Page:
Do many people ask what is the difference between Gyuto and Santoku? Well, for their information, there is a huge difference between these two.
As some of them may use it interchangeably, but that totally wrings.
Both of these are popular kitchen knives used by people all over the world, especially by professional chefs.
If you want to become skilled in using them, then you have to understand their difference. For people like you who have no information about their difference, we have compiled this article with Gyuto vs Santoku differentiation is done.
We are sure that you will learn a lot from our information.
Table Of Contents
General Differentiation Rule
While comparing and making the difference between these two types of kitchen knives, make sure that you select them from the same series and the same manufacturing companies. This will help you stick to the main points that differentiate them.
In another case when you chose different series and different manufacturers, then the whole focus will be diverted towards other factors that are not necessary. These might include the quality of the steel, its sharpness, and handling ability. So, for effective Santoku vs Gyuto, make sure you keep this general rule in your mind.
The origin of Gyuto is either German or France. It is believed that it was first discovered in either of these two countries and after few years imported to Japan.
The major purpose behind their discovery was that the bigger chunks of meat could be handled easily with this giant knife rather than the normal smaller ones used in homes.
In the case of the Santoku, the origin is Japan itself where the chefs used it for cutting vegetables. Japan used to have a very famous knife before it was called Nakiri Knife which was very sharp and used to handle vegetables. Based on the idea of this knife, the Santoku was originated.
- Usuba vs Nakiri Knife
- Tips To Keep Your Knife Razor Sharp
- How to Care for and Maintain Your Kitchen Knives
When we talk about Santoku vs Gyuto, then the shape is a major difference between the two of them. In the case of Gyuto, the shape is not very much curved as in the case of many knives we see used in the western kitchen. also, it features a pointed tip, slightly turned down spin, and curved edge. hence, it has a shaper tip than santoku and that makes it perfect for meat and rock cutting.
While the shape of the Santoku knife is much flatter when compared to the Gyuto. Most commonly, the shape of this knife is known as the sheep foot which means a straight edge and a spine that curves down to meet it at the point. and it is best for slicing and vertical straight chopping.
The blade length of which these knives are made can be any according to the use and the need of the user or chef. If the use is quite a lot and the chef likes to work fast, then usually the longer length is recommended for them as it can give him access to more cutting technique, while for small home chores of the kitchen, smaller length can be compromised or used.
In general, the Gyuto knife is made with as much as about 12 inches or 300-millimeter length, while the Santoku is made with as much length as 7 inches or 180 millimeters. They do not exceed this length, so this is how they differentiate in this trait from each other.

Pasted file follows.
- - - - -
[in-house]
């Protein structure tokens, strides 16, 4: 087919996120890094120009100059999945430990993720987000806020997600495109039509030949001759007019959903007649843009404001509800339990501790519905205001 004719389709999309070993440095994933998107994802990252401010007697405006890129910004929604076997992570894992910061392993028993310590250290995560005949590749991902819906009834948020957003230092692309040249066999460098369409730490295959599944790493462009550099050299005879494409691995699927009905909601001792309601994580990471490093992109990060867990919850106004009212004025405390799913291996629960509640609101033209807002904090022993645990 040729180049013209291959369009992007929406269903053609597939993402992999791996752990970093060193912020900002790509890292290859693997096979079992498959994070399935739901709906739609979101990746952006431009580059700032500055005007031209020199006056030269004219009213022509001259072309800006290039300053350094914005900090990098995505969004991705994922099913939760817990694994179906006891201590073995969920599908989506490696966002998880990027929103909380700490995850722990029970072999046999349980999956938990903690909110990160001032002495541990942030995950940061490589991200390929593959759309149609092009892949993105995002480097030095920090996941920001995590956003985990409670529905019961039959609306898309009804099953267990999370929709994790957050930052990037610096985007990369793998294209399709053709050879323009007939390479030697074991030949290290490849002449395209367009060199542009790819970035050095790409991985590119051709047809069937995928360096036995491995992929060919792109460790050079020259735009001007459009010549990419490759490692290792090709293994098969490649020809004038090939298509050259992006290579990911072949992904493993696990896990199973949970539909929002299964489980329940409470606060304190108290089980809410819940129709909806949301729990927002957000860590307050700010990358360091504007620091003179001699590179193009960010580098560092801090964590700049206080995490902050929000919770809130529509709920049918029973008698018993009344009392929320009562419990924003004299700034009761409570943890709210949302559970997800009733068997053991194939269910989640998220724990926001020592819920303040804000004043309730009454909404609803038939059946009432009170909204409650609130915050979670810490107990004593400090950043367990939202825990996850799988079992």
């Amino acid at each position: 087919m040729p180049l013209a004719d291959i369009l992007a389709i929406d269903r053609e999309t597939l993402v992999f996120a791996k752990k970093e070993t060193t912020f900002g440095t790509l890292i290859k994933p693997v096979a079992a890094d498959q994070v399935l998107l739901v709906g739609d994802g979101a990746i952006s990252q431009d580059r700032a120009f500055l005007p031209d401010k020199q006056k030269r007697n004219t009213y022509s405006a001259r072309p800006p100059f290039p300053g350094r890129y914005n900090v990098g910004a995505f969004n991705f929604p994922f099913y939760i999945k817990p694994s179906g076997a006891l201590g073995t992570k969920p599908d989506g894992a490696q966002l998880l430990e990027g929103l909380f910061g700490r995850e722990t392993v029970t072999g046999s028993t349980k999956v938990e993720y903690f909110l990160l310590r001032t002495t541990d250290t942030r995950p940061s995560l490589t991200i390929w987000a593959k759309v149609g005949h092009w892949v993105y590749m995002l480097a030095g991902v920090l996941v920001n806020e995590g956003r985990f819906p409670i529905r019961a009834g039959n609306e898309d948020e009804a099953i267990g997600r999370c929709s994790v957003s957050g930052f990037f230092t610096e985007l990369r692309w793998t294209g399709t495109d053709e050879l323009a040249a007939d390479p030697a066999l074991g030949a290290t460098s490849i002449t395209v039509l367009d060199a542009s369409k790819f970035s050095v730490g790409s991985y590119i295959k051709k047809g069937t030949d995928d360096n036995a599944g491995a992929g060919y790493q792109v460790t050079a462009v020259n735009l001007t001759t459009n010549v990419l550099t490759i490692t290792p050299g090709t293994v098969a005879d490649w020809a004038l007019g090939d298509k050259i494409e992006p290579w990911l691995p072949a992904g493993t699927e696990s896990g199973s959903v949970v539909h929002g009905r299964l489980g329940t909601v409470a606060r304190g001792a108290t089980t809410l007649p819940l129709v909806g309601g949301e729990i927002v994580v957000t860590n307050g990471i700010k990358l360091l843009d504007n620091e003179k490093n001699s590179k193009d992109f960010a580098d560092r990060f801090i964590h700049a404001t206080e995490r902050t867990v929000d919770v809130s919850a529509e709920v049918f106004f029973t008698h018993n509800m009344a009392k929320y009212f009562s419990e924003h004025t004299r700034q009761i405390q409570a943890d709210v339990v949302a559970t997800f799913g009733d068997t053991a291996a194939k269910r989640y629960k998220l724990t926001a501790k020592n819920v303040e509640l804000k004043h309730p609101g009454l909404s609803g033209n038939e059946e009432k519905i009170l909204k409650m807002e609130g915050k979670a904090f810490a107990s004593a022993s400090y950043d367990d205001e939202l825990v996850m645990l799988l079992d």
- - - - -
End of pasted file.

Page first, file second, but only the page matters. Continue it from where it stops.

As you explore more Gyuto vs Santoku difference, you come to know that their weight is also different from each other. This is a very simple trait, but they do differ in this case too.
In general, people have this impression that the Gyuto knife is heavier as compared to the Santoku knife. To some extent, this is depended on the type of material of which its handle and blade are made, moreover the thickness and the length of the blade.
So, if we take them into account, then maybe sometimes Santoku would be heavier, but in general, Gyuto tops this position.
Gyuto is known for cutting meat, slicing, mincing, and chopping, but what is specialized Gyuto from santoku in this category is the rocking motion.
However, in the case of the Santoku knife, the major use is chopping, slicing, and mincing vegetables, so there might be no proper technique of cutting used in it.
Which one you should buy?
Now after you thoroughly understand the difference between Gyuto and Santoku, the point to ponder here is which one you should buy and use?
Well, it is generally a personal preference that which one a person would pick from both, but here is a simple list of questions which if you answer in favor of one and against the other you can decide which one to pick.
These questions include the following:
- What do you need to cut through your knife?
- Which cutting technique you follow?
- Do you like a heavy knife or a light one?
- Do you have enough space in the kitchen to place it?
- Do you want to buy it for meat cutting or vegetable cutting?
- Would you like to have a Japanese kitchen knife vibe in your kitchen?
Well, through the above information, it must be now clear in your mind that what is the difference between Gyuto and Santoku.
It has been made very clear that in all aspects from cutting to shape to weight and blade length, both are totally different from each other, thus their use is also different. After this detailed discussion, we are sure that you are never going to mix them once again.
|Lenght||Up to 14 inch||7 inch or less|
|Profile||Curved egde||Flat profile( sheep's foot blade)|
|Origin||Germany or France||Japan|
|Tip||Sharp pointed tip||Flat tip|
|Tasks||Slicing, mincing, dicing and almost every other job.||Slicing, mincing, and dicing.|
|available Materials||Stainless steel, carbon steel, ceramic||Stainless steel, carbon steel, ceramic|
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